Explaining the attitudes of the sides, Zolotariov points out that the Popular Front has laid claim to the Cabinet’s offices in charge of the uniformed services. And, as the economic and law-enforcement blocks are the most important in the current situation, control over the uniformed services will allow them, in case of an economic or political crisis, to let “Battalion Commander Zhelezniak” come to the fore. So, in the expert’s view, the president will in no way allow Yatseniuk to realize his ambitions about the uniformed services. Zolotariov predicts in this connection that “there will be no quick solution.”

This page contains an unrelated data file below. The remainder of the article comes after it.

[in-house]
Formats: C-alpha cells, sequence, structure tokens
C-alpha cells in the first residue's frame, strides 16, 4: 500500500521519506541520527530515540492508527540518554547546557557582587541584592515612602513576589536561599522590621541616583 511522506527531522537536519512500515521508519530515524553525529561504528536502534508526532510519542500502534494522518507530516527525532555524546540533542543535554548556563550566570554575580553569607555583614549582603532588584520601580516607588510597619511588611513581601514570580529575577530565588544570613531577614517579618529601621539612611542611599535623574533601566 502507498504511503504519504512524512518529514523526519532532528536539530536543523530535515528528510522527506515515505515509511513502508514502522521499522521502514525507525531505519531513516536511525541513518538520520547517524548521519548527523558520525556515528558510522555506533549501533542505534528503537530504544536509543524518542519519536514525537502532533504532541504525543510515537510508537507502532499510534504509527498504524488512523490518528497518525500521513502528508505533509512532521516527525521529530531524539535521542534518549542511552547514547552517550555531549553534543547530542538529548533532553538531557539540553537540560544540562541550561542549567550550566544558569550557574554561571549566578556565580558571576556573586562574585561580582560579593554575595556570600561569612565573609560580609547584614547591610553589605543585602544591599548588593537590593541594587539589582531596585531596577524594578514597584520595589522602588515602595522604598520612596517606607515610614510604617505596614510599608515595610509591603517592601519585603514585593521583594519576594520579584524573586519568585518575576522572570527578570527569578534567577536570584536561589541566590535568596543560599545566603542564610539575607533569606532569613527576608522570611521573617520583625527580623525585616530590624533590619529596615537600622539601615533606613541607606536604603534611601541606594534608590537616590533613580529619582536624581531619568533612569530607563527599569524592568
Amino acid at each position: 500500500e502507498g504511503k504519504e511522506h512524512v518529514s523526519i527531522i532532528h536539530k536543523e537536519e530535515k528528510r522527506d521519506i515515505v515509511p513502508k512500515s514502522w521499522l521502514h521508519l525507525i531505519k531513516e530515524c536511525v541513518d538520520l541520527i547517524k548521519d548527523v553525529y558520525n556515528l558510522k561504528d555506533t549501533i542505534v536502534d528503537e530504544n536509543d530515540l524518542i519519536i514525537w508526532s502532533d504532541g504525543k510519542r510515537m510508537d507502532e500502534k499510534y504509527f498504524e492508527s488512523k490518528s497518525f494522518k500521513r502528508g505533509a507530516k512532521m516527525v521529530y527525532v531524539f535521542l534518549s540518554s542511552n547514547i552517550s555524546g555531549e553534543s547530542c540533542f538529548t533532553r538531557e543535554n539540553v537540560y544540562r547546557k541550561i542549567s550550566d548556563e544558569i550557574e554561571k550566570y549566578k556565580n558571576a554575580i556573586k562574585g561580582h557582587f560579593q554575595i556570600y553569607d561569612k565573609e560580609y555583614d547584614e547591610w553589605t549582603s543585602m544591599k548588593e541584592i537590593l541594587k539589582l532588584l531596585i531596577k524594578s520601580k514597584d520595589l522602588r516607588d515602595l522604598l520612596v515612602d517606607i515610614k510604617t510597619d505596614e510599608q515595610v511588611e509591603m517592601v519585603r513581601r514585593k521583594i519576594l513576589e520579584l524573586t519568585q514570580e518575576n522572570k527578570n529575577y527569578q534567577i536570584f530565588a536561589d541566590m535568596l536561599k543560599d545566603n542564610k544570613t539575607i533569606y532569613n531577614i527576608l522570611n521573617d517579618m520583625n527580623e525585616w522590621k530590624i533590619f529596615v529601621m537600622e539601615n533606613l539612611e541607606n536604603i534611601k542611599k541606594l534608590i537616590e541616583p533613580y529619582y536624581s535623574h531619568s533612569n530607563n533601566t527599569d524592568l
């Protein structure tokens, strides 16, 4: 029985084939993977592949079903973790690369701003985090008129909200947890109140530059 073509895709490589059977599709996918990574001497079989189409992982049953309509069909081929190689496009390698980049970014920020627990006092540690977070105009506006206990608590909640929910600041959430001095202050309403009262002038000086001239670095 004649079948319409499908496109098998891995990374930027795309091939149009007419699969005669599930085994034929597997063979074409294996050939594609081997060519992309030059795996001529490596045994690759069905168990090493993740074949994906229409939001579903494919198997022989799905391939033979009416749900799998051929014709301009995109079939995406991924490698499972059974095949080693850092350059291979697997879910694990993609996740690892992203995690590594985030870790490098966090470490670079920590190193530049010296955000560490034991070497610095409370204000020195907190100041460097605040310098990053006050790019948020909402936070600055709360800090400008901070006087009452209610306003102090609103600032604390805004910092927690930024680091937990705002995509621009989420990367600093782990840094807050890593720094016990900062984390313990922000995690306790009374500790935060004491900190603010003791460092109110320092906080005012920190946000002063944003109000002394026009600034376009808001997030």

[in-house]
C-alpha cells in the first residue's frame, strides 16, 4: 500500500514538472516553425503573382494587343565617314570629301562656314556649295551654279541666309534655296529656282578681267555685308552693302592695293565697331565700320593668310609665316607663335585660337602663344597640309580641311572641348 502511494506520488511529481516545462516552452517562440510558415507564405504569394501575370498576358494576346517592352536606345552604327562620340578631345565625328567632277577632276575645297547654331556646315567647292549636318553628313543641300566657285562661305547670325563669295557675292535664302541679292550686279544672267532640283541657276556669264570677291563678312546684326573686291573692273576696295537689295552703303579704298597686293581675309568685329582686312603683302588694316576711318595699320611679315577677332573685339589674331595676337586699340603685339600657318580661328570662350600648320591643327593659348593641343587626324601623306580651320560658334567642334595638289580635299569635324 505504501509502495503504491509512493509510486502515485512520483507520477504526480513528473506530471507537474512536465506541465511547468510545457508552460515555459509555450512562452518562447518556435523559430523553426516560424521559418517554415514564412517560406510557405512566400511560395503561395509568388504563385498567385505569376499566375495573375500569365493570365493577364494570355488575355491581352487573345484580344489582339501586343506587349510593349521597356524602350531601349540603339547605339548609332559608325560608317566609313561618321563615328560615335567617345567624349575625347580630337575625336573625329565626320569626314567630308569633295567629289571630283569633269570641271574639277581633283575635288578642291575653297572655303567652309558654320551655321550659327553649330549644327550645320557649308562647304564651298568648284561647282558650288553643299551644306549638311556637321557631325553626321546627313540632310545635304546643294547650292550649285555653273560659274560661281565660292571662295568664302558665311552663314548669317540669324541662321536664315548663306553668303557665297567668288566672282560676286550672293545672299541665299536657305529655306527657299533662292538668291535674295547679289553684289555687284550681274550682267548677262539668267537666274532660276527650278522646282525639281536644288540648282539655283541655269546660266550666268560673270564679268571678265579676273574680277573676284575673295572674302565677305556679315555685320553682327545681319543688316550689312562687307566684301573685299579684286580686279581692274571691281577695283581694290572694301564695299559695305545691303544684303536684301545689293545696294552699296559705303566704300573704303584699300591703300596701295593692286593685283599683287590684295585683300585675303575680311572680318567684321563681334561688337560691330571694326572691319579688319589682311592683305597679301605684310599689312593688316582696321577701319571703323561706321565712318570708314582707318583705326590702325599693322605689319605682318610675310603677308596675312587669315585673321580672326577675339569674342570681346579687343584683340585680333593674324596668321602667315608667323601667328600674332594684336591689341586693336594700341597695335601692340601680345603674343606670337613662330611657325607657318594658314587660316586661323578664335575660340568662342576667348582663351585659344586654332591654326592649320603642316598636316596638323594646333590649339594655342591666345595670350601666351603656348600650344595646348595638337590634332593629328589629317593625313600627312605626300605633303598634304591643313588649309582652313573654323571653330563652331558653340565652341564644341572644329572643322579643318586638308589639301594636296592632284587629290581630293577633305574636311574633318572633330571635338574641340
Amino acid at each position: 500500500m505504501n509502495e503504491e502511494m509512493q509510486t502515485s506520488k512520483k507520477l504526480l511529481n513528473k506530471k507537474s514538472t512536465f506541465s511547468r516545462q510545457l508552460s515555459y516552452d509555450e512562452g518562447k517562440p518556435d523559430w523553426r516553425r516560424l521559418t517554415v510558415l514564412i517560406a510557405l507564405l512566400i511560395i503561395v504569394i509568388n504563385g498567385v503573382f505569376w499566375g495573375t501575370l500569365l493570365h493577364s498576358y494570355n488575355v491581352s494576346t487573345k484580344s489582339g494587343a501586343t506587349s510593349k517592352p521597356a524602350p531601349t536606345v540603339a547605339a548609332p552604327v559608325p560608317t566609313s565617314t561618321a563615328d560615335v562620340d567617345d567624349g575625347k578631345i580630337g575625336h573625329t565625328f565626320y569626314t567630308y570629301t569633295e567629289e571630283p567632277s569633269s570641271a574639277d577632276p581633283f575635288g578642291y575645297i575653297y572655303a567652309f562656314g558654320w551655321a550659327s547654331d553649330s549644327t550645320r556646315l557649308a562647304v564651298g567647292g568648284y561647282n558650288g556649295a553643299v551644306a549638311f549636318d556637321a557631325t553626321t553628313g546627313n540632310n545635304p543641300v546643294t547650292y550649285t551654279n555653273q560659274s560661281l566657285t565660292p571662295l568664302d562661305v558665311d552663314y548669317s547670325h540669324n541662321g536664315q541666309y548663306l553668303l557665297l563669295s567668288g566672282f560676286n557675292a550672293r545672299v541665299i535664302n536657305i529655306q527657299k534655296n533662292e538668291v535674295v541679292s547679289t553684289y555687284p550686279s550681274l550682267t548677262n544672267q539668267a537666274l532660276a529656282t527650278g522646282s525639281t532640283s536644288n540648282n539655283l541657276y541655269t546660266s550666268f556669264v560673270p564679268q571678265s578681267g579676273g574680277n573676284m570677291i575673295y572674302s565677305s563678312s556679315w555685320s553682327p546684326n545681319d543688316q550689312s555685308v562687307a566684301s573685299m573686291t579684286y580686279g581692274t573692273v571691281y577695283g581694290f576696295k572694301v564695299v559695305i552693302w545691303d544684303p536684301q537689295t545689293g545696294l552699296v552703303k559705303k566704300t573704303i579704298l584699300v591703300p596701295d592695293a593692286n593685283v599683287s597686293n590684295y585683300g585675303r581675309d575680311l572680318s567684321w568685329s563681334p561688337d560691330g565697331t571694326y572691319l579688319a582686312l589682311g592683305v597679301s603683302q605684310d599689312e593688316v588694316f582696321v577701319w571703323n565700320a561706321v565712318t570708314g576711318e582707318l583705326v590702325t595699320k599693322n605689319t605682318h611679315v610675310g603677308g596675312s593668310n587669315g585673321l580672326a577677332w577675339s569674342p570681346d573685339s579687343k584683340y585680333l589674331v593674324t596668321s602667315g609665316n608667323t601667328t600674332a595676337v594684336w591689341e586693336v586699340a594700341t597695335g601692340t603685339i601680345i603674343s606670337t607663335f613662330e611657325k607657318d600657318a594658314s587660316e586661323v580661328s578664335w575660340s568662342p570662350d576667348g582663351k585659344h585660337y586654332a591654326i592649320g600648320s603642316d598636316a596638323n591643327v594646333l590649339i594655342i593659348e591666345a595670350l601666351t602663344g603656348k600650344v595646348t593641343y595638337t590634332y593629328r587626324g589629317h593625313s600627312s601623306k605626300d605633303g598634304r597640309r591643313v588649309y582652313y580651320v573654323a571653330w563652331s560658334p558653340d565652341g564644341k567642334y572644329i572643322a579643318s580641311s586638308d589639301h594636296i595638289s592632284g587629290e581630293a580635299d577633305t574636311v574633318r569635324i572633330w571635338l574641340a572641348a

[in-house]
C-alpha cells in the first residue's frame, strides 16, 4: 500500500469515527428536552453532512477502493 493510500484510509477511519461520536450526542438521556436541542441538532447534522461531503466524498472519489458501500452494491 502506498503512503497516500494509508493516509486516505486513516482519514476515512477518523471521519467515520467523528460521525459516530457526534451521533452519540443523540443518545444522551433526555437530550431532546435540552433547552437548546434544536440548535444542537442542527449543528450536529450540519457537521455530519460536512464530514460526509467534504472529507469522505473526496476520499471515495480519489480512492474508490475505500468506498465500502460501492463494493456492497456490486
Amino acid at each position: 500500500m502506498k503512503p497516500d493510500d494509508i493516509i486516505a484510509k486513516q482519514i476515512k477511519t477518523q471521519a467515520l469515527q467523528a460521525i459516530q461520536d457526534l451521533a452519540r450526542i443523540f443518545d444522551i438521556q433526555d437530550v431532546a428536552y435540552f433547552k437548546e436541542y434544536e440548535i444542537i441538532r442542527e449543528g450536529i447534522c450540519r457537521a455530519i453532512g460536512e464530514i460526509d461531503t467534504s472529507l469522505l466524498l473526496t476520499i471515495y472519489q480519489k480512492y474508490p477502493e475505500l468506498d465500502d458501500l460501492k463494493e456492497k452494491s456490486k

“The Popular Front, which rightly considers itself the election winner, does not intend today to let Poroshenko have a decisive impact on the coalition’s performance,” says Denys Kyriukhin, an expert at the Kyiv Center of Political Studies and Conflictology. The political scientist also notes that, no matter what kind of government may be formed, it is obvious today that those vying for leadership in the coalition have no fundamental differences in the socioeconomic field. The argument is only about the coalition’s rules of work and governmental offices. But they are all unanimous in that the government should work in close contact with the International Monetary Fund and carry out its program for Ukraine. “There is a close consensus in the now ruling political class about the necessity of doing so – given rather a soft approach to big capital and rather intense pressure on small- and medium-scale business,” the expert adds.